For those of you out there who have not experienced the film Tangled, please allow me to give you enough information about it for the below story to make sense. Rapunzel (aka the lost princess) has spent 18 years trapped in a tower with the manipulative and highly sadistic Gothel. Gothel kidnapped Rapunzel from her royal parents' castle when she was a baby because of her magical hair, which Gothel uses to keep herself young. During the course of the movie, Rapunzel steals thief Flynn Rider's heart. So naturally he comes to the tower to save her. Unfortunately, he meets Gothel's knife upon entry. Pure Disney.
I had ample social criticism for such a movie before my toddler came into the world (can we talk about the misogyny involved in creating these personality disordered female villains, for example?). I did not intend to watch the violent Tangled or Disney movies in general with her. Alas, here we are. Pure parenting!
As my kiddo has developed enough language to ask about how the world and its inhabitants work, she has a trillion questions about everything, including Tangled. Ironically, as a psychotherapist I regularly steer clients away from "why" questions since simple causal relationships (i.e. this leads to that) rarely explain complex phenomena in a satisfactory way, especially when humans, and our many contradictions, are involved. Our answers to "Why?" frequently leave us frustrated and wanting more. In the realm of grief and loss, they also can keep us very stuck. Parenting a curious child, however, has shown me how my answers to her unending questions can help us both to practice don't know mind.
Mindfulness teacher Jack Kornfield eloquently describes the practice of don't know mind as follows:
Think of the earth spinning through space with hundreds of thousands of people being born and dying every day. Where does each life come from? How did it start? There are so many things we don’t know. Feel the truth of don’t know mind, relax and become comfortable with it.
Now, bring to mind a conflict, inner or outer. Be aware of all the thoughts and opinions you have about how it should be, about how they should be. Now recognize that you don’t really know. Maybe the wrong thing will lead to something better. You don’t know.
Consider how would it be to approach yourself, the situation, the other people with don’t know mind. Feel it. Don’t know. Not sure. No fixed opinion. Allow yourself to want to understand anew. Approach it with don’t know mind. With openness. How does don’t know mind affect the situation? Does it improve it, make it wiser, easier? More relaxed?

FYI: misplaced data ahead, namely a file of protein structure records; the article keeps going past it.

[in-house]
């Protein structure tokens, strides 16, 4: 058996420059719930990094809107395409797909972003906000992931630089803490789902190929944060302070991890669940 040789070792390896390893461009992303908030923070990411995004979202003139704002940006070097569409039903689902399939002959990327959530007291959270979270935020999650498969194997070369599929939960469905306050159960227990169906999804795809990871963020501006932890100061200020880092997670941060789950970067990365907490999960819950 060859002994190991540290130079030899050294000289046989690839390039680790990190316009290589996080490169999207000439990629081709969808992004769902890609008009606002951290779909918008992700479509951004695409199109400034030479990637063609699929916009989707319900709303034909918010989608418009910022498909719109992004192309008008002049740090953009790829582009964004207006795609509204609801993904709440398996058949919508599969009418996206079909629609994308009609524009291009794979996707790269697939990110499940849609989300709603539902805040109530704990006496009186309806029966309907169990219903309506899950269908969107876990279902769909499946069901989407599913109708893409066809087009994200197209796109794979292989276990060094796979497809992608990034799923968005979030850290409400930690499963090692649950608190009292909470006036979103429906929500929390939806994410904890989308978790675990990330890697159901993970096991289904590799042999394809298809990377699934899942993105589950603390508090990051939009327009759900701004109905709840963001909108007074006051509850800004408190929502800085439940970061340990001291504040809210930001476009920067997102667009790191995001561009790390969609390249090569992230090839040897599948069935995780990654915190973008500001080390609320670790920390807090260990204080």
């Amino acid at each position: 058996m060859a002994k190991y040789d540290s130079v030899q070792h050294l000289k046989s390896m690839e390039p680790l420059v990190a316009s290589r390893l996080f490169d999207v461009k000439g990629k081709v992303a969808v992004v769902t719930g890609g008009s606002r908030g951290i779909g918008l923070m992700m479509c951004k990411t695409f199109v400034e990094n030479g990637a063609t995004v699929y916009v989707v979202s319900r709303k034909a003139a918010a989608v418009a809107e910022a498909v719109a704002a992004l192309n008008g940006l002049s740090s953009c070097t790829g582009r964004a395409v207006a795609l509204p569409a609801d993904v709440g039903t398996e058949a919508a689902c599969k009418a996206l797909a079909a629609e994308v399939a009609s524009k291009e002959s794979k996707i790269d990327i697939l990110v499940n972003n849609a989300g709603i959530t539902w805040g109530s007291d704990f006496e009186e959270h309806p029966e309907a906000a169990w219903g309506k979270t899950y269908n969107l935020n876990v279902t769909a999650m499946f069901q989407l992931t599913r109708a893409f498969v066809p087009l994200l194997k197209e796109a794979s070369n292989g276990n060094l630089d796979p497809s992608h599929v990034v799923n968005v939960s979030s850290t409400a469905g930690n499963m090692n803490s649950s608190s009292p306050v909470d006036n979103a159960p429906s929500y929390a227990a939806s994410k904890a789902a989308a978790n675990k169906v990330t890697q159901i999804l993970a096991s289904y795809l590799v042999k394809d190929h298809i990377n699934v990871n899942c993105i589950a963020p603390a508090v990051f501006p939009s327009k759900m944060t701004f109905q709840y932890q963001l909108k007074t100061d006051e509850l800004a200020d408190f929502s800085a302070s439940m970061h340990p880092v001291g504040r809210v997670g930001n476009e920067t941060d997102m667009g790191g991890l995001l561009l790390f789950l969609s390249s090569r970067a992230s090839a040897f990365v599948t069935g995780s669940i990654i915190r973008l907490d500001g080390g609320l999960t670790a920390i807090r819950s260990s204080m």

Practice don’t know mind until you are comfortable resting in uncertainty, until you can do your best and laugh and say “Don’t know.”
Becoming comfortable with uncertainty is no small task, so I'm grateful my child gives me ample opportunities to practice it. Every damn day. Now, back to the Tangled story. While driving my child home from daycare, we had the following conversation:
"Mama, can we talk about Tangled?"
"Sure." [Audible sigh I tried to conceal but probably didn't.] "What part do you want to talk about?"
"I wanna talk about when Gothel stabs Flynn Rider."
[Pained expression about my parenting choices.] "Okay."
"Why did she do that?"
"I'm not sure. People do mean things for a lot of reasons. Maybe something happened to Gothel when she was younger." [Internal dialogue and eye roll: Geez, Connie, what do you think this toddler is taking away from your vague description of childhood trauma!?]
"But why did she do that, Mama?" [Clearly unimpressed with the previous answer.]
"You know, we'd have to ask Gothel that."
"But why, Mama?" [Frustration mounting, and we're out of snacks.]
"Only Gothel can really know why she stabbed Flynn Rider. I cannot get inside her head."
"But why can you not get inside her head?"
"She would need to tell me what is inside her head for me to know what she is thinking."
[Long pause.] "Okay, let's ask her."
Every day, this child's inquisitions give me an opportunity to practice don't know mind. If I pause before answering her, I often find that I truly do not know the answer to her astute questions. I can acknowledge, with humility, that we need to seek out additional resources to respond more fully to her inquiries. Instead of reinforcing Gothel's line, "Mother knows best," I try to answer her honestly and not claim to know more than I do.
As Kornfield points out, ease and levity arise when we're not trying so hard to know everything. These days, amusement has largely replaced exasperation as I share with her the various knowledge sources we would need to visit to answer her questions in more than a rudimentary way. While I have pointed her to meteorologists, engineers, and physicists, she seems to be more accepting of "I don't know" as a legitimate answer.
Now the challenge is to prevent her from internalizing the sexist message that she cannot have deep knowledge as a girl. I'm also hoping to drive home that she has more than two options--the sweet, beautiful, compliant princess or the nasty, conniving, ruthless wretch--as the female protagonist of her own story.